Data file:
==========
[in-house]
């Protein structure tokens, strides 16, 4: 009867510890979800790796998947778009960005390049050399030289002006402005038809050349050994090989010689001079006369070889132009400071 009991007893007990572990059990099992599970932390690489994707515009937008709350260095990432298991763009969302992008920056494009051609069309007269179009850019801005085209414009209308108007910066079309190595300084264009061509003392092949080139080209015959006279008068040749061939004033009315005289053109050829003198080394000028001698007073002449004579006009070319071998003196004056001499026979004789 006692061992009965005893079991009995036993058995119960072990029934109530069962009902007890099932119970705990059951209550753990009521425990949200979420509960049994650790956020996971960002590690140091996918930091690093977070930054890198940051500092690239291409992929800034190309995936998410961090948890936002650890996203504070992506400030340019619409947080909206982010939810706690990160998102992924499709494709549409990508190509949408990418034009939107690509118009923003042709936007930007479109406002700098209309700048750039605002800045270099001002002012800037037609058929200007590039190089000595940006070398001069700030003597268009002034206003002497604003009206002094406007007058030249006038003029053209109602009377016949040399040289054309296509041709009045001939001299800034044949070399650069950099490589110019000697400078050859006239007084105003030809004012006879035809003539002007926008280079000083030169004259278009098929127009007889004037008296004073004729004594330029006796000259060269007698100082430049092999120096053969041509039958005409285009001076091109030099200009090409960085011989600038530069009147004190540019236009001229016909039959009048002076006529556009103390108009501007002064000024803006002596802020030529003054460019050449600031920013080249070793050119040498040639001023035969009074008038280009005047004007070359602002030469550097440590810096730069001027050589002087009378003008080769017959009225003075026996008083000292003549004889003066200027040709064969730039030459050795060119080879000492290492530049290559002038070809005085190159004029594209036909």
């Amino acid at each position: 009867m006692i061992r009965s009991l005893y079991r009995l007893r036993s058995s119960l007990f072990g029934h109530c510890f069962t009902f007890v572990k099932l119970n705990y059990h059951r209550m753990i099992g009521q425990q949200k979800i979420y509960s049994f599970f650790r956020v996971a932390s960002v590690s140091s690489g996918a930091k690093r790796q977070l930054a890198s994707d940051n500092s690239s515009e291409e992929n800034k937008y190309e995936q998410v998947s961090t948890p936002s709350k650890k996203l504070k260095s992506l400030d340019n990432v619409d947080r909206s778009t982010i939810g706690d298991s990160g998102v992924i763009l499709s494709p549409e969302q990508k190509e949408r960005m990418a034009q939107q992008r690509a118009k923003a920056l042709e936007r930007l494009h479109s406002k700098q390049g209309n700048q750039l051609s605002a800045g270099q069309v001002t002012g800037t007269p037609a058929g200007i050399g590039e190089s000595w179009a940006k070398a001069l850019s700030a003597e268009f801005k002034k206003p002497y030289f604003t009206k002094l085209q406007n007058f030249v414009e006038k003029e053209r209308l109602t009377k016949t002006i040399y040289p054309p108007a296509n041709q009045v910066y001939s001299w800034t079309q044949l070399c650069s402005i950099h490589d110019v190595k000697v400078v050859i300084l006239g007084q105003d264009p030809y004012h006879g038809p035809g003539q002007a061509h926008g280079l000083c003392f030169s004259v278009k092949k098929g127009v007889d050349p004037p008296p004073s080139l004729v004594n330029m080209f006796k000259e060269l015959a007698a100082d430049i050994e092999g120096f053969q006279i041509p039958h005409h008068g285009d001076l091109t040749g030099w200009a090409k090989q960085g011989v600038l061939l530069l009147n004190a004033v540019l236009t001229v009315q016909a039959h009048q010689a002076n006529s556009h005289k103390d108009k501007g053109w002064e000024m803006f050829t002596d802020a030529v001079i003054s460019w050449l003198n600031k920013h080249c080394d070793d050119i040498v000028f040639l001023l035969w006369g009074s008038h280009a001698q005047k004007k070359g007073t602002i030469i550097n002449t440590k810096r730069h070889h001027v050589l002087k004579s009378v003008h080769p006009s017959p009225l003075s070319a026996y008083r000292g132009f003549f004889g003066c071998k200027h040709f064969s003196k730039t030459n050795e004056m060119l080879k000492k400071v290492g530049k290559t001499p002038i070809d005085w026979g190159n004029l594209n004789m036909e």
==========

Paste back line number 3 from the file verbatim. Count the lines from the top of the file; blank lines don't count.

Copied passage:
């Amino acid at each position: 009867m006692i061992r009965s009991l005893y079991r009995l007893r036993s058995s119960l007990f072990g029934h109530c510890f069962t009902f007890v572990k099932l119970n705990y059990h059951r209550m753990i099992g009521q425990q949200k979800i979420y509960s049994f599970f650790r956020v996971a932390s960002v590690s140091s690489g996918a930091k690093r790796q977070l930054a890198s994707d940051n500092s690239s515009e291409e992929n800034k937008y190309e995936q998410v998947s961090t948890p936002s709350k650890k996203l504070k260095s992506l400030d340019n990432v619409d947080r909206s778009t982010i939810g706690d298991s990160g998102v992924i763009l499709s494709p549409e969302q990508k190509e949408r960005m990418a034009q939107q992008r690509a118009k923003a920056l042709e936007r930007l494009h479109s406002k700098q390049g209309n700048q750039l051609s605002a800045g270099q069309v001002t002012g800037t007269p037609a058929g200007i050399g590039e190089s000595w179009a940006k070398a001069l850019s700030a003597e268009f801005k002034k206003p002497y030289f604003t009206k002094l085209q406007n007058f030249v414009e006038k003029e053209r209308l109602t009377k016949t002006i040399y040289p054309p108007a296509n041709q009045v910066y001939s001299w800034t079309q044949l070399c650069s402005i950099h490589d110019v190595k000697v400078v050859i300084l006239g007084q105003d264009p030809y004012h006879g038809p035809g003539q002007a061509h926008g280079l000083c003392f030169s004259v278009k092949k098929g127009v007889d050349p004037p008296p004073s080139l004729v004594n330029m080209f006796k000259e060269l015959a007698a100082d430049i050994e092999g120096f053969q006279i041509p039958h005409h008068g285009d001076l091109t040749g030099w200009a090409k090989q960085g011989v600038l061939l530069l009147n004190a004033v540019l236009t001229v009315q016909a039959h009048q010689a002076n006529s556009h005289k103390d108009k501007g053109w002064e000024m803006f050829t002596d802020a030529v001079i003054s460019w050449l003198n600031k920013h080249c080394d070793d050119i040498v000028f040639l001023l035969w006369g009074s008038h280009a001698q005047k004007k070359g007073t602002i030469i550097n002449t440590k810096r730069h070889h001027v050589l002087k004579s009378v003008h080769p006009s017959p009225l003075s070319a026996y008083r000292g132009f003549f004889g003066c071998k200027h040709f064969s003196k730039t030459n050795e004056m060119l080879k000492k400071v290492g530049k290559t001499p002038i070809d005085w026979g190159n004029l594209n004789m036909e």